I have rarely been as much impressed as when I first saw the flying school at Pau. It is situated eight miles beyond the town on the hard meadow-lands granted in the sixteenth century to the villages of Osseau by Henri IV. The grant is still in effect, and the fields now in use are only rented by the government. They make a perfect aviation-ground. Four separate camps and a repair-station lie about a mile from one another and are named—Centre, Blériot, etc. At Centre I saw the low, gray hangars that house the aeroplanes, the tall wireless mast over which the communiqués from Paris are daily received, the office-building for the captain and monitors of the school, and the little café across the road where every one goes when off duty. Beyond were the Boche prisoners working on the road, building fences, or cutting wood, under direction of their non-commissioned officers and decrepit old territorials—grim reminders that this flying business is not all play. It was early morning—the mists were slowly lifting—when the "élèves pilotes" gathered for their daily work. Mechanics ran the machines out on the field in long lines, and the motors woke to motion with startling roars. One by one the pilots stepped in, and one by one the little biplanes moved swiftly across the field, rose, dipped slightly, rose again, and then mounted higher and higher into the gray sky. In the distance the snowy peaks of the Pyrenees formed an impressive background. At almost any time during training hours one can see from ten to twenty machines in the air. There are over three hundred men training. The repair-shops are like a large manufacturing plant. Five hundred mechanics are continually employed there. Among these are little Indo-Chinese, or "Anamites," as the French call them, who have come from distant Asia to help France in her struggle for liberty. As French citizens they are mobilized and wear the military uniform, but their tasks are usually of the monotonous, routine variety.

"Mechanics ran the machines out on the field in long lines."
"Mechanics ran the machines out on the field in long lines."

The repair-shops are continually working under pressure, as accidents occur daily.

It is estimated that the average cost to France of training each pilot is five thousand dollars. Most of the accidents, however, are caused by carelessness, stupidity, or overconfidence. The day I joined the school two of the members lost their lives in a curious accident. They were flying at a great height, but thoughtlessly allowed their machines to approach too closely. Before they could change direction there was a crash, and both came tumbling to earth. When two aeroplanes come too near to each other the suction of their propellers pulls them together and they become uncontrollable. That is what happened to these two unfortunate "élèves." The officer in charge of the school explained at length just how this accident happened. We were cautioned against overlooking the fact that the speed of an aeroplane is always spoken of in reference to the body of the air in which the machine is moving. Thus an aeroplane travelling eighty miles an hour with a twenty-mile breeze is travelling at a speed of a hundred miles an hour in reference to the ground. The two machines at the time of the accident were flying east and west, but, while both were travelling at the same speed with reference to the ground, the plane moving in the direction of the wind was making about ninety miles an hour, while the other was covering barely fifty miles at the same time. The speed at which they were approaching one another was, however, approximately one hundred and forty miles an hour, or more than two miles a minute. What, under ordinary circumstances, would have been a safe distance became a danger zone, and before either pilot realized his mistake it was too late to steer clear.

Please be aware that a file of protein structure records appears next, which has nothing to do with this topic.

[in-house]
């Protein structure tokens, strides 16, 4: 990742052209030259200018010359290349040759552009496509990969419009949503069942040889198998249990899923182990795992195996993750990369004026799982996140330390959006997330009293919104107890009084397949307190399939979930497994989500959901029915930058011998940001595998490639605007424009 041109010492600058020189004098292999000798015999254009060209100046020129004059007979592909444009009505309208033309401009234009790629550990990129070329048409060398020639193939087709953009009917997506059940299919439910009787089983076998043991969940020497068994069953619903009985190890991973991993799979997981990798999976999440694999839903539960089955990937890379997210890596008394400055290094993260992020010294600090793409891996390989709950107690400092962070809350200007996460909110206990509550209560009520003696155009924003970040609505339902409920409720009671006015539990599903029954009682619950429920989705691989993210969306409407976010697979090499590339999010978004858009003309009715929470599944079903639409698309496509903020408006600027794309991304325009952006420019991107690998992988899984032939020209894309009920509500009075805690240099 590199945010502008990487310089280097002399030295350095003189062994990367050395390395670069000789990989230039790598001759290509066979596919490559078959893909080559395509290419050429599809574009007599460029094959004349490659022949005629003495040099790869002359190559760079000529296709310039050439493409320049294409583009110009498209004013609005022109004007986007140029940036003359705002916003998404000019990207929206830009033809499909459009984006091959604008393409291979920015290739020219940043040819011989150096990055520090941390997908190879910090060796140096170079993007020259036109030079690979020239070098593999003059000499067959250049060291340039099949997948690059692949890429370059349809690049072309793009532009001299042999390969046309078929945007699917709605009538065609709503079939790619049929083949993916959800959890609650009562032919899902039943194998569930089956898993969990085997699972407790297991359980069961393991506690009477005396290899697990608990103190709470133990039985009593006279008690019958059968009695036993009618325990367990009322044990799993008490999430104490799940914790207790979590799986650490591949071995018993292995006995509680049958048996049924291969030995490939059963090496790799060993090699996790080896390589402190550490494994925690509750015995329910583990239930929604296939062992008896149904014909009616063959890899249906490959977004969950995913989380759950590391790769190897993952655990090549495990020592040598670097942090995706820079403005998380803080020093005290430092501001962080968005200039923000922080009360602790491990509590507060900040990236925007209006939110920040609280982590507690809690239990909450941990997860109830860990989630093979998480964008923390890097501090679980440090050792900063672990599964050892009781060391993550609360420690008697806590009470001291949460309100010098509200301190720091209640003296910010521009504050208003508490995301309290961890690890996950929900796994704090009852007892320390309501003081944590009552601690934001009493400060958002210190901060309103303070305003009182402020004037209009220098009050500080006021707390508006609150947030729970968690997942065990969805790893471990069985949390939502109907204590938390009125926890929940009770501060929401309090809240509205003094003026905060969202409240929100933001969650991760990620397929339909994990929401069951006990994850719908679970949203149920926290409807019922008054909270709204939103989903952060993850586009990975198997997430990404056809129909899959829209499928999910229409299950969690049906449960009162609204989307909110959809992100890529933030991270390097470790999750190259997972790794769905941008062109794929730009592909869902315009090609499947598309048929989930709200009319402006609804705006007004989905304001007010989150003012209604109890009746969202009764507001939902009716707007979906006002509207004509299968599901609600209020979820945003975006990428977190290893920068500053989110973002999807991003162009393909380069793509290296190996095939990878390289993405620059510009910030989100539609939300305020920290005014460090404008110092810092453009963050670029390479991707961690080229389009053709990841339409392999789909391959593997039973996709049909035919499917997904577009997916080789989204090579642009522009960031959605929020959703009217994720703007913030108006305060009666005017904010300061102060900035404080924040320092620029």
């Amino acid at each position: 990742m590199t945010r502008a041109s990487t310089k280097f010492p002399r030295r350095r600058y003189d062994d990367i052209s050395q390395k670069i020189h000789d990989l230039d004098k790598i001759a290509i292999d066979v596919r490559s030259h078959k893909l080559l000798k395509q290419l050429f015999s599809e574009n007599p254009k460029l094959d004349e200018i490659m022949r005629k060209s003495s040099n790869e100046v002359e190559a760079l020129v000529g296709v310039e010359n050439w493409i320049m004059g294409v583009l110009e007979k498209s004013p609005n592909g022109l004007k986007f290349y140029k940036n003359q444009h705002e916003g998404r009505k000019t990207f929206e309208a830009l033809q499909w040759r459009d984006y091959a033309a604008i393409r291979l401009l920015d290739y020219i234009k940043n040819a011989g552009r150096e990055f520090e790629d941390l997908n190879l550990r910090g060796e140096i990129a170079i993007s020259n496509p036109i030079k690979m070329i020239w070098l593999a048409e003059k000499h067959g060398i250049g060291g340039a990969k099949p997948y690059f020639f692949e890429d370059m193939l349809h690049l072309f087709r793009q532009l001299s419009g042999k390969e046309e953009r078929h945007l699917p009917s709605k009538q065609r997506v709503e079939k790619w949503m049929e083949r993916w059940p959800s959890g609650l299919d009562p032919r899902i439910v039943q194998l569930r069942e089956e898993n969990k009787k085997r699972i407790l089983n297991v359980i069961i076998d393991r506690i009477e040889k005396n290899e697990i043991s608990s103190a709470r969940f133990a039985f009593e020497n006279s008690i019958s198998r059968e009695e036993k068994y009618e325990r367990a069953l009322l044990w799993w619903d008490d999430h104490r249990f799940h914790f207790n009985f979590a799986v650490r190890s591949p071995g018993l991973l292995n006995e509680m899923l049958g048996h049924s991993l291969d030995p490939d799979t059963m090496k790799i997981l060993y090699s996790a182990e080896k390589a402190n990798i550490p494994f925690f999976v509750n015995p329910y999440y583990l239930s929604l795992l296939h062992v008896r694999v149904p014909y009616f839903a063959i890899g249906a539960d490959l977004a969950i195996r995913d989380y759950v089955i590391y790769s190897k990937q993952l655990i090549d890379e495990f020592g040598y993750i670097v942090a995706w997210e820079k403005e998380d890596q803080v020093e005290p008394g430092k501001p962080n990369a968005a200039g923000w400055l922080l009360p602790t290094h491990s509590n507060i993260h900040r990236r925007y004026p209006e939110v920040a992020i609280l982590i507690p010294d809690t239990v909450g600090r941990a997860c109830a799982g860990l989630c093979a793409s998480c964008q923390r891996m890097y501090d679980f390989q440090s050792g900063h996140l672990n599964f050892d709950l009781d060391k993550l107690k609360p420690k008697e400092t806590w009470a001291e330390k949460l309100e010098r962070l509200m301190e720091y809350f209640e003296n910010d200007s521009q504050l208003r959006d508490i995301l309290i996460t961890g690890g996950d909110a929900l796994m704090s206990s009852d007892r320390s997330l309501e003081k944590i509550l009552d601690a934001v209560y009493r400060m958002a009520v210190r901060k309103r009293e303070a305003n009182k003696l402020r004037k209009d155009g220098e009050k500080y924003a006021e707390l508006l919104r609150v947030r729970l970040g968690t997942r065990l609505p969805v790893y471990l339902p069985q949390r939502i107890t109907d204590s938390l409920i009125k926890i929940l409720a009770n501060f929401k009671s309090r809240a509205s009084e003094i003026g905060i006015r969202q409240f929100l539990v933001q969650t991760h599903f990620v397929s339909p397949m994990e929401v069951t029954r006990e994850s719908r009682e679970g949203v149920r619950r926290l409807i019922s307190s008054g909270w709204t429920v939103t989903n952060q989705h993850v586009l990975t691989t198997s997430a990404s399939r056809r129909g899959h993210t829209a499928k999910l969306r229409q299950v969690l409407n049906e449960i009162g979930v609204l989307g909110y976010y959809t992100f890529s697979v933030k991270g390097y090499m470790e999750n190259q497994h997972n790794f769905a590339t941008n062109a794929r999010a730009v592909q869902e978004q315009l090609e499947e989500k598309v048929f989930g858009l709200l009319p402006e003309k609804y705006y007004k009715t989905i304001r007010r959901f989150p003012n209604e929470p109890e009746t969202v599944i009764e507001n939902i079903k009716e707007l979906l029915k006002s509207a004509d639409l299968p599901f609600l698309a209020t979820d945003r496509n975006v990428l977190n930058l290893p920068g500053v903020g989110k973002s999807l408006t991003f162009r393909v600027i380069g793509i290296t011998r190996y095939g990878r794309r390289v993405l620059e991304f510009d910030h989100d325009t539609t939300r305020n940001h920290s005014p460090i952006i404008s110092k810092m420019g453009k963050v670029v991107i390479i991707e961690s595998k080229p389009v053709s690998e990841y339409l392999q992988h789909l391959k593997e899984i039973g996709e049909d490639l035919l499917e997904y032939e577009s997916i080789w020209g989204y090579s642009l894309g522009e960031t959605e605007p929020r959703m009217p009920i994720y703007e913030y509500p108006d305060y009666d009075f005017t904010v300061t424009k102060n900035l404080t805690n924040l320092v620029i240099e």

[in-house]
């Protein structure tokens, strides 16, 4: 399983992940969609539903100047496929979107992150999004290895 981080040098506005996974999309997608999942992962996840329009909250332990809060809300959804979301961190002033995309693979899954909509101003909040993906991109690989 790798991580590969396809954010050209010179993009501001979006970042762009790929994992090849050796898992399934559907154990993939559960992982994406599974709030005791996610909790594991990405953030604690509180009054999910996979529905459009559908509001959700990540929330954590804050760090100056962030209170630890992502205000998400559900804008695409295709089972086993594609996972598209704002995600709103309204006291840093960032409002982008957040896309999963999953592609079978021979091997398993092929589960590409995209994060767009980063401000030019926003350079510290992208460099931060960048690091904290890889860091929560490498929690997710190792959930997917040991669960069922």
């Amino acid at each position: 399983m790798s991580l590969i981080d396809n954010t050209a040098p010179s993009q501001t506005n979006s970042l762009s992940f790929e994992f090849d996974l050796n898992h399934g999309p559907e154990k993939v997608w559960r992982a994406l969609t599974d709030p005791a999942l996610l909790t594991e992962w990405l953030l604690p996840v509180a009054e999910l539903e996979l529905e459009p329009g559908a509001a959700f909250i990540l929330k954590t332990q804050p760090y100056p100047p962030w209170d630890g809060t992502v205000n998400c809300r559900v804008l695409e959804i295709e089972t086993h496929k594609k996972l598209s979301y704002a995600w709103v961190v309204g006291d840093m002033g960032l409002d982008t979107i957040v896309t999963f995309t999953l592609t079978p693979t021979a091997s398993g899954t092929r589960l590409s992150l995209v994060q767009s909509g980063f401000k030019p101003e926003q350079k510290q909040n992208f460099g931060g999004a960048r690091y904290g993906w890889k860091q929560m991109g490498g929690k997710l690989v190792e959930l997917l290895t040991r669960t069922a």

The scene of the accident lay over a part of the field where Wright's Barn stands. This little red building was the workshop of the Wright brothers when they astonished the world by their first aerial flights. To-day that little red barn stands as a monument to American stupidity, for when we allowed the Wrights to go abroad to perfect their ideas instead of aiding them to carry on their work at home, we lost a golden opportunity. Now the United States, which gave to the world the first practical aeroplane, is the least advanced in this all-important science.

Although I came to Pau with a little preliminary experience, and had the "feel" for engines and steering, I was obliged to begin, with the others, at the bottom of the primary class. It was nearly two months before I was allowed to make my first flight. The French idea is that before a pupil commences his apprenticeship as a pilot he must understand thoroughly the machine he is going to handle and know just what he is trying to do in the air. Together with twenty-five other men, who began their studies at about the same time, I was ordered to attend the theoretical courses. When not in the classroom we were stationed on the aviation-field where we could watch the more advanced "élèves" fly, thus familiarizing ourselves by observation with all the details of our profession. Class-room work and field-practice go hand in hand.

At first I did not realize how important these courses were, or how strict was the discipline under which we lived. One day, when my thoughts were a little more intent upon an expected week-end at Biarritz than upon what was being explained on the blackboard, the lecturer suddenly asked me a question. I could not answer and forthwith my forty-eight-hour leave was retracted. My Sunday was spoiled, but I considered myself lucky not to have received a "consigne," which involves sleeping in the guard-house every night for a week.